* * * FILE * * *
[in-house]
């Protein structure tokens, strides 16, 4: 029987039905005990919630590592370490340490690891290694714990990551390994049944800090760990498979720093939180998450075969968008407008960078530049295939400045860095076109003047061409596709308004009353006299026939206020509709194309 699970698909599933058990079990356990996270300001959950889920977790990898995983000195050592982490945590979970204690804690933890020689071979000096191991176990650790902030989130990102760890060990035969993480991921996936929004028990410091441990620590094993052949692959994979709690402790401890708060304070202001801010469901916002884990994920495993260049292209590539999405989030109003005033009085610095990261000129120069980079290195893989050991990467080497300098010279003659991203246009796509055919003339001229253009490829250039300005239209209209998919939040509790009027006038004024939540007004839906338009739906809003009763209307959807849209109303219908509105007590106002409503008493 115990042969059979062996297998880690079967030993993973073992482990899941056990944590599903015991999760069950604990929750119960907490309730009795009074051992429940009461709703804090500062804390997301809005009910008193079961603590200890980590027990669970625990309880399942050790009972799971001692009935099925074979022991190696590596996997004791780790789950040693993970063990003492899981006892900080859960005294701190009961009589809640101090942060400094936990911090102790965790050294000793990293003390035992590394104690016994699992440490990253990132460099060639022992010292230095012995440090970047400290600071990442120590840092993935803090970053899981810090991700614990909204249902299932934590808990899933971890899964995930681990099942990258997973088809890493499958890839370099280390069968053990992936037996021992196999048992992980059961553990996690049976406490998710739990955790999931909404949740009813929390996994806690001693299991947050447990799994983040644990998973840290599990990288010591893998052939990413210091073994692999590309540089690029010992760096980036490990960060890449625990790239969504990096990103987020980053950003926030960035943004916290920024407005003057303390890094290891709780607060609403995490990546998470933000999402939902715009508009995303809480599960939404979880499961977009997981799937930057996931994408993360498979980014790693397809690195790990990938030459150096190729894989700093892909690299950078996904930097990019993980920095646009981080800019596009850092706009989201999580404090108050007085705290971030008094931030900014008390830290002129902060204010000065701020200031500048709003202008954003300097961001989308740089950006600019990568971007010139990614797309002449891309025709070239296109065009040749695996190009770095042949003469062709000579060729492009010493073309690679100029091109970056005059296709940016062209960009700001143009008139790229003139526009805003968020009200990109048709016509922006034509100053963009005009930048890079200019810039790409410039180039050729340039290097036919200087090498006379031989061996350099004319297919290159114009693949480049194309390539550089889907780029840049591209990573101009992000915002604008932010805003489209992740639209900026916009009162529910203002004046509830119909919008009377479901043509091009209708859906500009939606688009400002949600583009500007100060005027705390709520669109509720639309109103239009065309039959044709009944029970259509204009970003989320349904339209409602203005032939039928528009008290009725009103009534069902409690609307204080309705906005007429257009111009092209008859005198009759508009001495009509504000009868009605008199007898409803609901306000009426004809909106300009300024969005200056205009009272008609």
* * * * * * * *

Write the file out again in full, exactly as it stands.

[in-house]
């Protein structure tokens, strides 16, 4: 029987039905005990919630590592370490340490690891290694714990990551390994049944800090760990498979720093939180998450075969968008407008960078530049295939400045860095076109003047061409596709308004009353006299026939206020509709194309 699970698909599933058990079990356990996270300001959950889920977790990898995983000195050592982490945590979970204690804690933890020689071979000096191991176990650790902030989130990102760890060990035969993480991921996936929004028990410091441990620590094993052949692959994979709690402790401890708060304070202001801010469901916002884990994920495993260049292209590539999405989030109003005033009085610095990261000129120069980079290195893989050991990467080497300098010279003659991203246009796509055919003339001229253009490829250039300005239209209209998919939040509790009027006038004024939540007004839906338009739906809003009763209307959807849209109303219908509105007590106002409503008493 115990042969059979062996297998880690079967030993993973073992482990899941056990944590599903015991999760069950604990929750119960907490309730009795009074051992429940009461709703804090500062804390997301809005009910008193079961603590200890980590027990669970625990309880399942050790009972799971001692009935099925074979022991190696590596996997004791780790789950040693993970063990003492899981006892900080859960005294701190009961009589809640101090942060400094936990911090102790965790050294000793990293003390035992590394104690016994699992440490990253990132460099060639022992010292230095012995440090970047400290600071990442120590840092993935803090970053899981810090991700614990909204249902299932934590808990899933971890899964995930681990099942990258997973088809890493499958890839370099280390069968053990992936037996021992196999048992992980059961553990996690049976406490998710739990955790999931909404949740009813929390996994806690001693299991947050447990799994983040644990998973840290599990990288010591893998052939990413210091073994692999590309540089690029010992760096980036490990960060890449625990790239969504990096990103987020980053950003926030960035943004916290920024407005003057303390890094290891709780607060609403995490990546998470933000999402939902715009508009995303809480599960939404979880499961977009997981799937930057996931994408993360498979980014790693397809690195790990990938030459150096190729894989700093892909690299950078996904930097990019993980920095646009981080800019596009850092706009989201999580404090108050007085705290971030008094931030900014008390830290002129902060204010000065701020200031500048709003202008954003300097961001989308740089950006600019990568971007010139990614797309002449891309025709070239296109065009040749695996190009770095042949003469062709000579060729492009010493073309690679100029091109970056005059296709940016062209960009700001143009008139790229003139526009805003968020009200990109048709016509922006034509100053963009005009930048890079200019810039790409410039180039050729340039290097036919200087090498006379031989061996350099004319297919290159114009693949480049194309390539550089889907780029840049591209990573101009992000915002604008932010805003489209992740639209900026916009009162529910203002004046509830119909919008009377479901043509091009209708859906500009939606688009400002949600583009500007100060005027705390709520669109509720639309109103239009065309039959044709009944029970259509204009970003989320349904339209409602203005032939039928528009008290009725009103009534069902409690609307204080309705906005007429257009111009092209008859005198009759508009001495009509504000009868009605008199007898409803609901306000009426004809909106300009300024969005200056205009009272008609």